Founded in the 1950s, deCordova Sculpture Park and Museum in Lincoln, Mass. is another older United States sculpture park. The naturalistic 30-acre site maintains 60 sculptures in a landscape with lakeside, wetland, grassland and woodland. The Garden’s Director, John Ravenal, explains that “gardens weren’t in deCordova’s original plans, but the park’s focus is shifting toward the importance of landscape as well as sculpture that works with the landscape.” Oscar Tuazon’s Partners (reinforced concrete and sugar maple (Acersaccharinum) is a perfect example. The concrete beam supports one of the park’s sugar maples, creating an architectural yet functional piece.
Sculpture parks large and small
Acreage is an asset for grand sculptural display. This is best illustrated at Storm King Art Center (1960), a vast 500-acre sculpture park in the Hudson River Valley that combines world-class sculpture and immaculate natural and sculpted landscapes. Regal allées of native trees, to include 200 pin oaks (Quercus palistrus) and sugar maples, provide structure to the wide open spaces, while natural works of art—such as the rolling earth and grass sculpture by Maya Lin—play with the park’s wide open spaces and clean tree lines. More than 100 works by venerable sculptors, including Andy Goldsworthy, Alexander Caulder and Mark di Suvero, also reside there.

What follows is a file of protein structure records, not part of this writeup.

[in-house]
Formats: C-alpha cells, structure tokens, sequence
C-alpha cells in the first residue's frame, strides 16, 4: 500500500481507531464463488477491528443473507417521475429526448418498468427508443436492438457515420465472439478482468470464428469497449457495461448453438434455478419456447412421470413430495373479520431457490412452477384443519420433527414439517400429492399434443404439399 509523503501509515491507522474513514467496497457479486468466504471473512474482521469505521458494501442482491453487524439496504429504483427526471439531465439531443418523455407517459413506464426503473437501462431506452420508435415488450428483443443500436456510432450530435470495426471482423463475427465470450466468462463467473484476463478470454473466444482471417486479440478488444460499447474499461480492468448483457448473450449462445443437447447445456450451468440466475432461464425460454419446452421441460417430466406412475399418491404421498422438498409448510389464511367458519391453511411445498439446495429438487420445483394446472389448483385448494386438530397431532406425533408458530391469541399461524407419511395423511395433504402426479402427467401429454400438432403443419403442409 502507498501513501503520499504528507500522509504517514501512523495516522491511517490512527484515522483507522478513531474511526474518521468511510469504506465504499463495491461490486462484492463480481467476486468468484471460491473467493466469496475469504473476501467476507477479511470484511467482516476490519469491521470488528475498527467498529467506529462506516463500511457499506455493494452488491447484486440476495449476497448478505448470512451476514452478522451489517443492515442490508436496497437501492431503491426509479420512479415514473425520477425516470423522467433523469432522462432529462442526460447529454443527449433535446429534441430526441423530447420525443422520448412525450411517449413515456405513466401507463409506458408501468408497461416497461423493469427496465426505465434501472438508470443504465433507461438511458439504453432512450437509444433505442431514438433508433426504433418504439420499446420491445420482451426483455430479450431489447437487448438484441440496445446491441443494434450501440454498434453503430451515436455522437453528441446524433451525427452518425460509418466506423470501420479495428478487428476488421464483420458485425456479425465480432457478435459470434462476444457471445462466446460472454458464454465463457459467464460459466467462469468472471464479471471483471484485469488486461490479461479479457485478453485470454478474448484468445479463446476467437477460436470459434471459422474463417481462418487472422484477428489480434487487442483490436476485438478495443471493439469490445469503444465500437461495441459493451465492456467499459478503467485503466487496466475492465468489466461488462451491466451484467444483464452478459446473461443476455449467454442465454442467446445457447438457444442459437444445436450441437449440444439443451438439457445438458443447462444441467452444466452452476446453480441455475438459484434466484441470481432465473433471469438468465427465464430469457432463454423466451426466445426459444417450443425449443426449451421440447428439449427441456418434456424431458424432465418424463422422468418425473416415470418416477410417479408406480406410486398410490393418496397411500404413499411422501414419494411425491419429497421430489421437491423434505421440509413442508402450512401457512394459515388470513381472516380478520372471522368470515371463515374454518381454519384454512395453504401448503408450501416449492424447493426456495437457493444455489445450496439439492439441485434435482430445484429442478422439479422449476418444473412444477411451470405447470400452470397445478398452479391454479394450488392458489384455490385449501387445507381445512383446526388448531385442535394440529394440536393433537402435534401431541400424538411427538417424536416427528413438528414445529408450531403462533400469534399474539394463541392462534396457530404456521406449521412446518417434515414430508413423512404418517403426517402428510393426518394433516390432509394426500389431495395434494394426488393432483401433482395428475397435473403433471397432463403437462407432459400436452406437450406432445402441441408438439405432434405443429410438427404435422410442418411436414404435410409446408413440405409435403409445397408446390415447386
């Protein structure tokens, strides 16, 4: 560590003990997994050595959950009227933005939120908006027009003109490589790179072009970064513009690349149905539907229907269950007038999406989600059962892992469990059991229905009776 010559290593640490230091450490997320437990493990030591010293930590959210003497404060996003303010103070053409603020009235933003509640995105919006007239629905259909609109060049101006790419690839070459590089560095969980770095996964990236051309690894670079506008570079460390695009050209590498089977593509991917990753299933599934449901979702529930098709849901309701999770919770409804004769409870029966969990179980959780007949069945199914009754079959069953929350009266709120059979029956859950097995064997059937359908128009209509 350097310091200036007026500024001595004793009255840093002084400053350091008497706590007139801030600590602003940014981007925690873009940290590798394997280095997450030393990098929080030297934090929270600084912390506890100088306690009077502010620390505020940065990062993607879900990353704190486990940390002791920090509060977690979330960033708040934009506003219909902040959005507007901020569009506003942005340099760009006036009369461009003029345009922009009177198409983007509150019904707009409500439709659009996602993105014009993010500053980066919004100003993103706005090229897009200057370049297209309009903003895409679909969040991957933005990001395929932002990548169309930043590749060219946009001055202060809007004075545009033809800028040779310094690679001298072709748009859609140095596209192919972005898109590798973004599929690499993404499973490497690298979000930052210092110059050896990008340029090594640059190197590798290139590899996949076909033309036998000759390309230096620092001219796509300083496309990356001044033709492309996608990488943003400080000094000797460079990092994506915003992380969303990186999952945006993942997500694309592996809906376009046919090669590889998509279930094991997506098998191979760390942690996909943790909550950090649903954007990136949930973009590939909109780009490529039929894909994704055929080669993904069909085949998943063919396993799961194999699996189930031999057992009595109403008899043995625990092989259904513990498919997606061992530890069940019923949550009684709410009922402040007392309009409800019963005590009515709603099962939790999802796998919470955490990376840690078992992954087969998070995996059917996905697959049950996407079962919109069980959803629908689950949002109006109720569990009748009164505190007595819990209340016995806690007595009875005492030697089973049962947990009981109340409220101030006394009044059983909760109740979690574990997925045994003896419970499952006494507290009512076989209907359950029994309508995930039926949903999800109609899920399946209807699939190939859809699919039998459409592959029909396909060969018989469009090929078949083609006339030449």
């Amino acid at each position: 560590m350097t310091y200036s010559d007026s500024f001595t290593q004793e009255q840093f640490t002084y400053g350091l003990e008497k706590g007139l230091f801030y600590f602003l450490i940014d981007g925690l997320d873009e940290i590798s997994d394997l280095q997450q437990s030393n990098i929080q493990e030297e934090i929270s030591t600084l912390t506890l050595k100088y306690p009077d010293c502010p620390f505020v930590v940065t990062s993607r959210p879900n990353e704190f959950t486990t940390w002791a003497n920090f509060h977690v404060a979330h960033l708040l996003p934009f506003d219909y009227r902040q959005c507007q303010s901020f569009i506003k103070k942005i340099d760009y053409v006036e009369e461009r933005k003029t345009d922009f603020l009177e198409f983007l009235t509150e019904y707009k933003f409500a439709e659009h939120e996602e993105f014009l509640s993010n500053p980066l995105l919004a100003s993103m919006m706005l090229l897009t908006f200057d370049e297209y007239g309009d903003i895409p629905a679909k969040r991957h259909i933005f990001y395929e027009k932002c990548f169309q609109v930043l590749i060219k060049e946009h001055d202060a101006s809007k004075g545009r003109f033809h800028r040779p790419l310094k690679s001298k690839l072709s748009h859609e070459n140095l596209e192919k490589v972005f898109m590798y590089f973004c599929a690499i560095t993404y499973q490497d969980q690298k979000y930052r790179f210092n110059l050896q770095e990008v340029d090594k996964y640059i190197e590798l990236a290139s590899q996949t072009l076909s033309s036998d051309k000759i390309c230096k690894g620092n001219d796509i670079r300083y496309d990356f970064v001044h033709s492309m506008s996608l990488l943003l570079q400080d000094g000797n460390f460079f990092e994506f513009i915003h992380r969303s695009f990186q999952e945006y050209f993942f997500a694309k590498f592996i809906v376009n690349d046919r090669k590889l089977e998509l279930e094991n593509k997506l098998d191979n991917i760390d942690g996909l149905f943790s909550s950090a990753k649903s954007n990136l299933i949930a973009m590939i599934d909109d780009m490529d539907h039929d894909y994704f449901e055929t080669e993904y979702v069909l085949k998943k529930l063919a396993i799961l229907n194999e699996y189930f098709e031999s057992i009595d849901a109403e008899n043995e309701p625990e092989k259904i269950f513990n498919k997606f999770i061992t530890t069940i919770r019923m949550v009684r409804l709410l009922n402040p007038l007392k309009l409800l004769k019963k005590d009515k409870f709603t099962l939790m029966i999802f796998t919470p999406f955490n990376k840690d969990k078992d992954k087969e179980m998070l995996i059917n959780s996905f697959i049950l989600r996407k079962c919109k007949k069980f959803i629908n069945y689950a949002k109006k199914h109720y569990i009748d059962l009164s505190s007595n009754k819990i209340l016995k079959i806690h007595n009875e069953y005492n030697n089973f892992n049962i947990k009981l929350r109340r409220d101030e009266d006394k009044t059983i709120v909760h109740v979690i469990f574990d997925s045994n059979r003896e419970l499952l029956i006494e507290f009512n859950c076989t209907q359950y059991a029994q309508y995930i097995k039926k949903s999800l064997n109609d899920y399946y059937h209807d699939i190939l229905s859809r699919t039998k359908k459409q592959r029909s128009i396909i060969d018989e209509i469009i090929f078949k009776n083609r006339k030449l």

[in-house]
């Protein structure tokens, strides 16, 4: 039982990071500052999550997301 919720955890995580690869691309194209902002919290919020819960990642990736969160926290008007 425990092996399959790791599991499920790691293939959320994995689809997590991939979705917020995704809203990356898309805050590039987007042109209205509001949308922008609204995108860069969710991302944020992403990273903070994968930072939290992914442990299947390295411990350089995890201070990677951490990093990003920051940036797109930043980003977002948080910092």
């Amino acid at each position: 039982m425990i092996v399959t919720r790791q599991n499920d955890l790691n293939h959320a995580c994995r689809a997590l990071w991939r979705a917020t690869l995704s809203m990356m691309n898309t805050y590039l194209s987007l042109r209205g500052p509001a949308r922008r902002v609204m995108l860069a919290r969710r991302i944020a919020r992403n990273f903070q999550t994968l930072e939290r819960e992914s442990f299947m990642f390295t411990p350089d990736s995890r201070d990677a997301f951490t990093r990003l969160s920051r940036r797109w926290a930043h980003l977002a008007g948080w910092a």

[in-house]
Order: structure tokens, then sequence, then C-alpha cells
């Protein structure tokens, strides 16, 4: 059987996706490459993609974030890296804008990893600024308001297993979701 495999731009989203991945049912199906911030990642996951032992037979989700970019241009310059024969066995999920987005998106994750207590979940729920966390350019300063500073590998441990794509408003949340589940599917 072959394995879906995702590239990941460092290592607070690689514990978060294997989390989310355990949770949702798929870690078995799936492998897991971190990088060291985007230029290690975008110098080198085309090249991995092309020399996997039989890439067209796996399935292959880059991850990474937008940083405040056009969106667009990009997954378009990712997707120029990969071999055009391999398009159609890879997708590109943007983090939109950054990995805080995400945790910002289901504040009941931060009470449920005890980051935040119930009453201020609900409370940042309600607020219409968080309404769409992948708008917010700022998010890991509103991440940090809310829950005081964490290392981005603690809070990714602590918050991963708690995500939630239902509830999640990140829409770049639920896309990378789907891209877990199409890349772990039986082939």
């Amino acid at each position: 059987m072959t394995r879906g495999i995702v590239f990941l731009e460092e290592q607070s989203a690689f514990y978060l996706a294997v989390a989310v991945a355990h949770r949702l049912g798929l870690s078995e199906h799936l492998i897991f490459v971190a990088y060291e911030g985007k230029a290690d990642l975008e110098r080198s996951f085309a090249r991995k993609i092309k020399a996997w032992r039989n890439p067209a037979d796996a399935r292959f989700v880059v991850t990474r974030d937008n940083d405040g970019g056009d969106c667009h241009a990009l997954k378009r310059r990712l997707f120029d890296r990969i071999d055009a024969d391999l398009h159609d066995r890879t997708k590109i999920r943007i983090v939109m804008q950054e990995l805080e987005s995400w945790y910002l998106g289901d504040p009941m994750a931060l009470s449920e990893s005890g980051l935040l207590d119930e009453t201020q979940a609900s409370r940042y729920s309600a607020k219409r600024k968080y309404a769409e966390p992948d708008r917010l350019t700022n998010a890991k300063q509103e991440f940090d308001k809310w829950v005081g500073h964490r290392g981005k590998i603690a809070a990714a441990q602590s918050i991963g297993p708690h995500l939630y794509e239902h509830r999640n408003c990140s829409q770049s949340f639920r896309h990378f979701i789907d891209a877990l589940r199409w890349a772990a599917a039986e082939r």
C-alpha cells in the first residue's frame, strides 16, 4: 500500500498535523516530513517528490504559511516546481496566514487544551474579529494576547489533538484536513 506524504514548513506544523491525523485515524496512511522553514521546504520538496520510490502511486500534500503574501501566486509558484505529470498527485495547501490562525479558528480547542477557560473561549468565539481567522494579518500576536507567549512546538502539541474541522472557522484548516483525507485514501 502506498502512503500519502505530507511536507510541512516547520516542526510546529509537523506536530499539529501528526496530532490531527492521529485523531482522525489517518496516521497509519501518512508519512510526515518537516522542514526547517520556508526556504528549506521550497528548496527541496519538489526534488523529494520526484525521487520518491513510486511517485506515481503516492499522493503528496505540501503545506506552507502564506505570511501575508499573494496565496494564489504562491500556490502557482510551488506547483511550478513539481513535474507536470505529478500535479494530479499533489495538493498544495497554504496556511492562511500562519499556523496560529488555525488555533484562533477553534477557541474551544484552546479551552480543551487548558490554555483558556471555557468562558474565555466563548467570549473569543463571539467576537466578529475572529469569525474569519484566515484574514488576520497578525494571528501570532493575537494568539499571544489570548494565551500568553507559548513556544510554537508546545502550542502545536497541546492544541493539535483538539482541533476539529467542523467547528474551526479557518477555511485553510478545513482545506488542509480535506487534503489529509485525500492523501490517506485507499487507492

Top sculpture gardens can also maximize impact where space is limited. The Hirshhorn Sculpture Garden and Plaza (1974) in Washington, D.C. is a world-renown 1.3-acre sculpture garden located at the Smithsonian on the National Mall. Designed by revered American architect Gordon Bunshaft, the sunken garden stands 14 feet below street level with 2 flanking terraces and a rectangular reflecting pool. When it first opened in 1974, many perceived its pebbled ground, spare plantings and stark open spaces as unwelcoming. Shortly after, architect Lester Collins reimagined the garden, and it reopened in 1981 with turf greens, soft plantings and intimate spaces for its exceptional collection, which includes works by Alexander Calder, Juan Muñoz and Willem de Kooning.
These are just a handful of the many wonderful sculpture gardens the United States has to offer. All have their unique collections garden spaces—all worth seeking out.
Image credit: anneheathen/CC BY 2.0/Flickr.com